Small portions of the Allen city limits extend into Lovejoy, McKinney, and Plano ISDs. In the fall of 2006, new 9th grade high school students in the Lovejoy ISD boundaries began attending the newly opened Lovejoy High School.[9] The school became a full 4-year high school in the 2009-10 school year.

Allen High School's football team has won the 5A Div 1 state championship on multiple occasions. They defeated Fort Bend Hightower 21–14, winning the 2008 Championship.[10][11] Allen High School became State Champions again in 2012 winning 35-21 against Lamar High School at Cowboys Stadium in Arlington. They repeated as state champions in 2013, defeating Pearland High School by a score of 63-28 and capping their first 16-0 record in school history. [12] Eagle Stadium opened on August 31, 2012.[13]

The Allen Eagle Escadrille, Allen High School's marching band with more than 750 members, participated in the 1994 St. Patrick's Day Parade in Dublin, Ireland,[14] the 1995 and 1999 Texas Gubernatorial Parades, the 1997 Macy's Thanksgiving Day Parade in New York City, and marched in the 117th Tournament of Roses Parade in Pasadena, California on January 2, 2006.[15] They were also a recipient of the Sudler Shield Award by the John Phillip Sousa Foundation in 2004.[16]

Economy[edit]

According to the City's 2008 Comprehensive Annual Financial Report,[8] the top employers in the city are:

# Employer # of Employees  % of Total City Employment
1 Allen Independent School District 2,345 10.28%
2 Presbyterian Hospital 858 3.76%
3 City of Allen 712 3.12%
4 Graphic Converting 650 2.85%
5 Experian 575 2.52%
6 Sanmina SCI 525 2.30%
7 Celerity, Inc 340 1.49%
8 Jack Henry & Associates 362 1.59%
9 Sage Telecom 285 1.25%
10 RCL Enterprises / ColorDynamics 185 0.81%

Sports[edit]

Hockey game at Allen Event Center.

In October 2004, the City of Allen purchased Chase Oaks Golf Club in Plano, Texas, adjacent to the southern city limits of the City of Allen. Chase Oaks, since renamed The Courses at Watters Creek, is a public golf course, and residents are entitled to discounted fees.[17]

A multi-purpose arena, the 7,500-seat Allen Event Center, was completed in November 2009.[18] It is home to the Central Hockey League's Allen Americans, the Texas Revolution who play in the Indoor Football League, and the Dallas Sidekicks of the Major Arena Soccer League.[19][20]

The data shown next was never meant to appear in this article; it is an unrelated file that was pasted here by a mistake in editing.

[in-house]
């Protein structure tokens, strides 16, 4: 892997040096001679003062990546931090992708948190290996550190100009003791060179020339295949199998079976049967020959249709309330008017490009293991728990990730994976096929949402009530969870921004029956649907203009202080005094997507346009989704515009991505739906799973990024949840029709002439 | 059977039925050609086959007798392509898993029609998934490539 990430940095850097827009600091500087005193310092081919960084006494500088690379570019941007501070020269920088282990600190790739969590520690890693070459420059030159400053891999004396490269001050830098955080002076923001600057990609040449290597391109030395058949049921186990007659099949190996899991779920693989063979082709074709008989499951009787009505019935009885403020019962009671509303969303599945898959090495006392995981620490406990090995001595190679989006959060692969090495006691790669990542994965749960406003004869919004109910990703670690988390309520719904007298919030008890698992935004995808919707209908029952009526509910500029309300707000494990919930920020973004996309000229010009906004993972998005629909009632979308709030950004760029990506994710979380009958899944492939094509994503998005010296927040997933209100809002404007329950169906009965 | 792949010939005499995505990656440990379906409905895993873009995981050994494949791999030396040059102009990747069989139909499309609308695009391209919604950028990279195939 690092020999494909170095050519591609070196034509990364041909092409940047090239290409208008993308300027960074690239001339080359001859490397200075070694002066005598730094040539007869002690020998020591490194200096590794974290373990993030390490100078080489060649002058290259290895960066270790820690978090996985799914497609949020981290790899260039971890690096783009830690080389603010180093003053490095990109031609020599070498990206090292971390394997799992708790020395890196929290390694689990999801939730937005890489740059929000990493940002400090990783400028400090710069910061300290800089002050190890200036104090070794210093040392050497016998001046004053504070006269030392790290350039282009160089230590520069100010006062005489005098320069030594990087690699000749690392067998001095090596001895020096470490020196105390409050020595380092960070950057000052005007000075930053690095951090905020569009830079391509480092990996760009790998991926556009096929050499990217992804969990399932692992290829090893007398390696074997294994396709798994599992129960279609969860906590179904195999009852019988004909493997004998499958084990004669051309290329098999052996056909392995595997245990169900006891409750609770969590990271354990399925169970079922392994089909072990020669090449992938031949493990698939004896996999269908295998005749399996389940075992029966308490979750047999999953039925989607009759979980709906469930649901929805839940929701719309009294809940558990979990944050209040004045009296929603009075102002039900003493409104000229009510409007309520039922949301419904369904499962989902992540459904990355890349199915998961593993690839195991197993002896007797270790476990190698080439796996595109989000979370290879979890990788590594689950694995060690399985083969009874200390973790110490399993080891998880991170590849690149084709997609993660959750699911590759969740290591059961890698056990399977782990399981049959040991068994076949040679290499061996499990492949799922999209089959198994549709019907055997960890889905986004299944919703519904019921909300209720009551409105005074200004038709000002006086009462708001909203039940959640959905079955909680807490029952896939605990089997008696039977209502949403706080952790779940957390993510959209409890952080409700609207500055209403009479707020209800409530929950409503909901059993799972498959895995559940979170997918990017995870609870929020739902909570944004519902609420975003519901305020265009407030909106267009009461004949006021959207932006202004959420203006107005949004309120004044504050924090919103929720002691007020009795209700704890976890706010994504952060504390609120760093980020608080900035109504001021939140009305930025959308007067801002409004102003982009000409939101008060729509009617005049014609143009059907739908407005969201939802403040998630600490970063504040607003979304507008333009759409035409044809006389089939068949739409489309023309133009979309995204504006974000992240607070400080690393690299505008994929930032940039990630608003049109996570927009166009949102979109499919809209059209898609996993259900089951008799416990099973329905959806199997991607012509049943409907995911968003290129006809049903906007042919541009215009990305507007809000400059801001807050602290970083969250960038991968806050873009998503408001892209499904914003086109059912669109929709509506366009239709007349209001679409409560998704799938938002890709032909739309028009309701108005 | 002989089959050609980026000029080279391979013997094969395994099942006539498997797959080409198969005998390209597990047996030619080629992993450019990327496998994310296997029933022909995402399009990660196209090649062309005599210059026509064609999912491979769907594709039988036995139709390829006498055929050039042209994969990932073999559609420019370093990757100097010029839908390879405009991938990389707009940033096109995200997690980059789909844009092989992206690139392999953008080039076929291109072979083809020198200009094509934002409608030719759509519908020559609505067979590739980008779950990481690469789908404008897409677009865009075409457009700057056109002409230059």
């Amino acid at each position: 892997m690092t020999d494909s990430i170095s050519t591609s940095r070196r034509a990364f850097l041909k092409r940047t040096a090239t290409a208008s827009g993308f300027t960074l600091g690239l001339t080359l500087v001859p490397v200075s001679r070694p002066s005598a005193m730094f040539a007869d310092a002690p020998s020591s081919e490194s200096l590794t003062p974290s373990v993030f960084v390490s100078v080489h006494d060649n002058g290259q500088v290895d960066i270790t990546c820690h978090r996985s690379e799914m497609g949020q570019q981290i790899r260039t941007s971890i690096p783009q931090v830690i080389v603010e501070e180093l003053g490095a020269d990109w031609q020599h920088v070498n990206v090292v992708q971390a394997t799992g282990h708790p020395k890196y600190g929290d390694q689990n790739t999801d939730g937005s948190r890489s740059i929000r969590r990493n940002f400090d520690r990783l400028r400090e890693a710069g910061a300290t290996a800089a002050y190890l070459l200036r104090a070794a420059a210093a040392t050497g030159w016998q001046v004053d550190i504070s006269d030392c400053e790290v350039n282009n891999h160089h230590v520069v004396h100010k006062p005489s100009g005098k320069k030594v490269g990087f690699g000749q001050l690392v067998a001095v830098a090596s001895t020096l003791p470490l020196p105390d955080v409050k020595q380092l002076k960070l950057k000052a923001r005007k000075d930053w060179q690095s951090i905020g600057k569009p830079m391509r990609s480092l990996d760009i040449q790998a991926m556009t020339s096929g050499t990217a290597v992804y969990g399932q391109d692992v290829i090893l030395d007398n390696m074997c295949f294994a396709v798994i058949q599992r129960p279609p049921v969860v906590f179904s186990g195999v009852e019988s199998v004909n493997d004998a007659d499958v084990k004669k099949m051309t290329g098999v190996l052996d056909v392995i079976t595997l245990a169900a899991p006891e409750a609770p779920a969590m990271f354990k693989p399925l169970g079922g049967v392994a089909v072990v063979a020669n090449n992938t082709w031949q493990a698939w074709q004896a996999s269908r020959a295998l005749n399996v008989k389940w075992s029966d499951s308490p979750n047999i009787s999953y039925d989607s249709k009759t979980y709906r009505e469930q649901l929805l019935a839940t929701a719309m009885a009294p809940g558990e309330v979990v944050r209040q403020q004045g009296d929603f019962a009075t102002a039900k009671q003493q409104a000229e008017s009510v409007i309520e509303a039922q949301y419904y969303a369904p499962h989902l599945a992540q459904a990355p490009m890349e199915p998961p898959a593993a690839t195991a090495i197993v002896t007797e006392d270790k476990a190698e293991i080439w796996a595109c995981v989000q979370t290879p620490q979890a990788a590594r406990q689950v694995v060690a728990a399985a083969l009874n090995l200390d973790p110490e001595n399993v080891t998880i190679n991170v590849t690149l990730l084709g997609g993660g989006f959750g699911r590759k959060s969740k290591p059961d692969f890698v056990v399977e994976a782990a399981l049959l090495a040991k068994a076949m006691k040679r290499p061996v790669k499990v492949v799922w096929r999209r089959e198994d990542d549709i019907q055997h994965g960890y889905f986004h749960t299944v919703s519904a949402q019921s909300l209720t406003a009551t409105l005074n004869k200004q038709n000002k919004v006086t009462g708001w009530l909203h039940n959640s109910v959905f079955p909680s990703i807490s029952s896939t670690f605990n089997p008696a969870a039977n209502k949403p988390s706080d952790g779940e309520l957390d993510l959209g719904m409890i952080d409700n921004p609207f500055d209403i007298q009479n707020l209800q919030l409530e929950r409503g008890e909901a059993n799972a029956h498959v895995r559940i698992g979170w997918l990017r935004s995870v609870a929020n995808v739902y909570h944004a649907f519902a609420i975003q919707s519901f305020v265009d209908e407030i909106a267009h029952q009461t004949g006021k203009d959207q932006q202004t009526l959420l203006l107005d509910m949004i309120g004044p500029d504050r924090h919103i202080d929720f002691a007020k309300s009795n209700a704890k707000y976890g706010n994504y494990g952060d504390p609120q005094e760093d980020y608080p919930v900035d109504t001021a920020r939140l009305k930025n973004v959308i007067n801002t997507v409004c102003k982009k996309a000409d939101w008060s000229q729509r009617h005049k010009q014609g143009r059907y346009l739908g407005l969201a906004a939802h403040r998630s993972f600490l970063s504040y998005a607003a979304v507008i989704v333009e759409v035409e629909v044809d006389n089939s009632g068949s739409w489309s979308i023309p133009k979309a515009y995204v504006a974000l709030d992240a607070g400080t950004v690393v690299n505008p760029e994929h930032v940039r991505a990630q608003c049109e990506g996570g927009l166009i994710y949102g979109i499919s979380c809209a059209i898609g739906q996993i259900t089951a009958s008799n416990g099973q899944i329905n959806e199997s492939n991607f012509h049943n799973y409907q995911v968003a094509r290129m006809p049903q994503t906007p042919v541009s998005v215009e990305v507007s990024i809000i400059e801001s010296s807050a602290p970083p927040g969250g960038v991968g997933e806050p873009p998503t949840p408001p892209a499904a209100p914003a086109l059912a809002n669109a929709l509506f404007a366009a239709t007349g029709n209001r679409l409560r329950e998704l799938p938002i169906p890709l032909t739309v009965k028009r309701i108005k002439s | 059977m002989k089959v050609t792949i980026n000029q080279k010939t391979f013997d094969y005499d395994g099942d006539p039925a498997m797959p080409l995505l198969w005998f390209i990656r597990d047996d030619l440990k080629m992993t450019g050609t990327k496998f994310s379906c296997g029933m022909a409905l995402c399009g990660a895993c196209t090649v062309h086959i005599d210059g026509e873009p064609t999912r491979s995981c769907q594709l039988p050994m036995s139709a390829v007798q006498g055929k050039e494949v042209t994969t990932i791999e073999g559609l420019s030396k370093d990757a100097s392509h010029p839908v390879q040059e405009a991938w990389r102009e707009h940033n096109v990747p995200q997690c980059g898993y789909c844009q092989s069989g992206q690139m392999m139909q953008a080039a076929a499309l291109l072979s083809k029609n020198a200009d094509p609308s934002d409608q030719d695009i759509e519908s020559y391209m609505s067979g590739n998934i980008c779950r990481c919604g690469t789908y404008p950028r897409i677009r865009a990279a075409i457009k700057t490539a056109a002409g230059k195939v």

Notable people[edit]

References[edit]

  1. ^ "City of Allen - Facts & Figures". City of Allen Department of Planning & Development. Retrieved 2009-06-20. 
  2. ^ "Allen city, Texas - Population Finder". United States Census Bureau, Population Division. Retrieved 2012-06-01. 
  3. ^ "American FactFinder". United States Census Bureau. Retrieved 2008-01-31. 
  4. ^ "US Board on Geographic Names". United States Geological Survey. 2007-10-25. Retrieved 2008-01-31. 
  5. ^ a b c "History". City of Allen. Archived from the original on 25 July 2011. Retrieved 2011-07-13. 
  6. ^ a b c Minor, David. "Allen, TX". Handbook of Texas Online. Texas State Historical Association. Archived from the original on 15 July 2011. Retrieved 2011-07-13. 
  7. ^ Gilliam, Burton (narrator); Keener, Tom (history compiler); Kaufmann, Mark (director and editor) (2003). "A Short History of Allen, Texas". Tales of Allen. Event occurs at 4:01–4:42. Allen City Television. Archived from the original on 19 July 2011. http://www.cityofallen.org/departments/public_media_relations/allen_city_television/. Retrieved 2011-07-13.
  8. ^ a b c City of Allen CAFR Retrieved 2009-08-17
  9. ^ [1]
  10. ^ "UIL Football State Champions". University Interscholastic League. Retrieved 2011-06-05. 
  11. ^ Jackson, Dallas (2008-12-22). "High School State Champions 2008". Rivals.com. Yahoo! Sports. Archived from the original on 15 July 2011. Retrieved 2011-06-05. 
  12. ^ http://www.maxpreps.com/news/-V_ZpKhhtE2ze1YsgDnmpQ/allen-completes-perfect-16-0-season-with-63-28-romp-of-pearland.htm
  13. ^ "Allen HS facility cost $60 million". ESPN. Retrieved 2013-01-03. 
  14. ^ "ALLEN EAGLE BAND STUDENT/PARENT HANDBOOK 2007 - 2008". Texas Music Educators Association. 2007–2008. Retrieved 2010-04-27. 
  15. ^ "Allen’s growth puts it on the map". The Dallas Morning News. June 18, 2007. Retrieved 2010-04-27. 
  16. ^ "K&G Leiden wint Sudler Shield". www.amateurmuziek.nl. December 19, 2005. Retrieved 2010-04-27. 
  17. ^ "Chase Oaks Golf Club". City of Allen Department of Parks & Recreation. Retrieved 2009-06-20. 
  18. ^ Hageland, Kevin (2009-11-05). "There is no S in Allen Event Center". Allen American. Retrieved 2011-06-05. 
  19. ^ Stoler, Steve (2010-08-16). "City leaders: Allen Event Center not generating enough events". WFAA-TV. Retrieved 2011-06-05. 
  20. ^ Carlisle, Candace (2011-05-03). "Allen Wranglers to announce new ownership". Dallas Business Journal. Retrieved 2011-06-05. 
  21. ^ "Texas Women's Hall of Fame". Retrieved 2011-01-31. 
  22. ^ "Scott Sanford's Biography". votesmart.org. Retrieved March 13, 2014. 

External links[edit]